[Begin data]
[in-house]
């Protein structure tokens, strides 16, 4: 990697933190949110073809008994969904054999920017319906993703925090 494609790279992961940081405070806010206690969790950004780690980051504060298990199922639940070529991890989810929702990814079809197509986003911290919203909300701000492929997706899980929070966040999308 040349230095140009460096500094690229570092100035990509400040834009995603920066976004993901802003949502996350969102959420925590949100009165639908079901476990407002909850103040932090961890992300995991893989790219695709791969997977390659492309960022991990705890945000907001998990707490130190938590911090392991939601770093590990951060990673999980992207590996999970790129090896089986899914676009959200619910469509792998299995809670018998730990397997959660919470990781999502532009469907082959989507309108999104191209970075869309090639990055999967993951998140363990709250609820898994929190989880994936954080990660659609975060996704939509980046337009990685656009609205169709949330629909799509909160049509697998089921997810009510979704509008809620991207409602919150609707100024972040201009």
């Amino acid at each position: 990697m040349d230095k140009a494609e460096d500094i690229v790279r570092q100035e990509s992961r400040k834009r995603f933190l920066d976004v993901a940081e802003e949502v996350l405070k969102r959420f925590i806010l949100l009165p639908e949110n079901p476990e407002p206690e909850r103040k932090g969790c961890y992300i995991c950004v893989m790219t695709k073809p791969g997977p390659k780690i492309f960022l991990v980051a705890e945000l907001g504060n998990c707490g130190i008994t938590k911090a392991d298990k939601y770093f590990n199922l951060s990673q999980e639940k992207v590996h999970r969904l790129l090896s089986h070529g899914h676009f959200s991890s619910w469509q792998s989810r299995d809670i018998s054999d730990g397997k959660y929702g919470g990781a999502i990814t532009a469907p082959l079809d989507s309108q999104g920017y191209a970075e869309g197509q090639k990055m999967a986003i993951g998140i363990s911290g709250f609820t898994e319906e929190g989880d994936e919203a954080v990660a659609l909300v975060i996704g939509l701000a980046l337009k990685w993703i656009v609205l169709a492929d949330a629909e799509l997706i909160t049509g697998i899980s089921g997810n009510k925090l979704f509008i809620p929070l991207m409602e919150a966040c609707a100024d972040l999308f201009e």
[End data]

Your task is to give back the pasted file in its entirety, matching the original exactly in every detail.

[in-house]
């Protein structure tokens, strides 16, 4: 990697933190949110073809008994969904054999920017319906993703925090 494609790279992961940081405070806010206690969790950004780690980051504060298990199922639940070529991890989810929702990814079809197509986003911290919203909300701000492929997706899980929070966040999308 040349230095140009460096500094690229570092100035990509400040834009995603920066976004993901802003949502996350969102959420925590949100009165639908079901476990407002909850103040932090961890992300995991893989790219695709791969997977390659492309960022991990705890945000907001998990707490130190938590911090392991939601770093590990951060990673999980992207590996999970790129090896089986899914676009959200619910469509792998299995809670018998730990397997959660919470990781999502532009469907082959989507309108999104191209970075869309090639990055999967993951998140363990709250609820898994929190989880994936954080990660659609975060996704939509980046337009990685656009609205169709949330629909799509909160049509697998089921997810009510979704509008809620991207409602919150609707100024972040201009």
């Amino acid at each position: 990697m040349d230095k140009a494609e460096d500094i690229v790279r570092q100035e990509s992961r400040k834009r995603f933190l920066d976004v993901a940081e802003e949502v996350l405070k969102r959420f925590i806010l949100l009165p639908e949110n079901p476990e407002p206690e909850r103040k932090g969790c961890y992300i995991c950004v893989m790219t695709k073809p791969g997977p390659k780690i492309f960022l991990v980051a705890e945000l907001g504060n998990c707490g130190i008994t938590k911090a392991d298990k939601y770093f590990n199922l951060s990673q999980e639940k992207v590996h999970r969904l790129l090896s089986h070529g899914h676009f959200s991890s619910w469509q792998s989810r299995d809670i018998s054999d730990g397997k959660y929702g919470g990781a999502i990814t532009a469907p082959l079809d989507s309108q999104g920017y191209a970075e869309g197509q090639k990055m999967a986003i993951g998140i363990s911290g709250f609820t898994e319906e929190g989880d994936e919203a954080v990660a659609l909300v975060i996704g939509l701000a980046l337009k990685w993703i656009v609205l169709a492929d949330a629909e799509l997706i909160t049509g697998i899980s089921g997810n009510k925090l979704f509008i809620p929070l991207m409602e919150a966040c609707a100024d972040l999308f201009e």